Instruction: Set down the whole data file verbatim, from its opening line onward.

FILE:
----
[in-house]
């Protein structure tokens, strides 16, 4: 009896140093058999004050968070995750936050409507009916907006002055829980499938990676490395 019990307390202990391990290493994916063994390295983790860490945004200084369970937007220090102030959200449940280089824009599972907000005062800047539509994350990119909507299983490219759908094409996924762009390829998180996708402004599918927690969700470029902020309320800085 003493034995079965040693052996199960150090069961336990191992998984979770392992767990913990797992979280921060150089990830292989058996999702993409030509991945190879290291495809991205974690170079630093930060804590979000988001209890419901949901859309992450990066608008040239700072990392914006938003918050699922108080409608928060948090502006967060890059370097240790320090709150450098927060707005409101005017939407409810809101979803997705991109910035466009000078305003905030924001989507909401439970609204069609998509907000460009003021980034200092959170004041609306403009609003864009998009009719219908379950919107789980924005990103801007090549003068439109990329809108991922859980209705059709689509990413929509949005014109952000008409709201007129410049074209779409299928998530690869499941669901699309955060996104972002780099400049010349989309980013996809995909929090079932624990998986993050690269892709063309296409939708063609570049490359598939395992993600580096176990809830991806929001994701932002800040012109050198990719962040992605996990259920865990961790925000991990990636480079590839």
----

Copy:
[in-house]
């Protein structure tokens, strides 16, 4: 009896140093058999004050968070995750936050409507009916907006002055829980499938990676490395 019990307390202990391990290493994916063994390295983790860490945004200084369970937007220090102030959200449940280089824009599972907000005062800047539509994350990119909507299983490219759908094409996924762009390829998180996708402004599918927690969700470029902020309320800085 003493034995079965040693052996199960150090069961336990191992998984979770392992767990913990797992979280921060150089990830292989058996999702993409030509991945190879290291495809991205974690170079630093930060804590979000988001209890419901949901859309992450990066608008040239700072990392914006938003918050699922108080409608928060948090502006967060890059370097240790320090709150450098927060707005409101005017939407409810809101979803997705991109910035466009000078305003905030924001989507909401439970609204069609998509907000460009003021980034200092959170004041609306403009609003864009998009009719219908379950919107789980924005990103801007090549003068439109990329809108991922859980209705059709689509990413929509949005014109952000008409709201007129410049074209779409299928998530690869499941669901699309955060996104972002780099400049010349989309980013996809995909929090079932624990998986993050690269892709063309296409939708063609570049490359598939395992993600580096176990809830991806929001994701932002800040012109050198990719962040992605996990259920865990961790925000991990990636480079590839």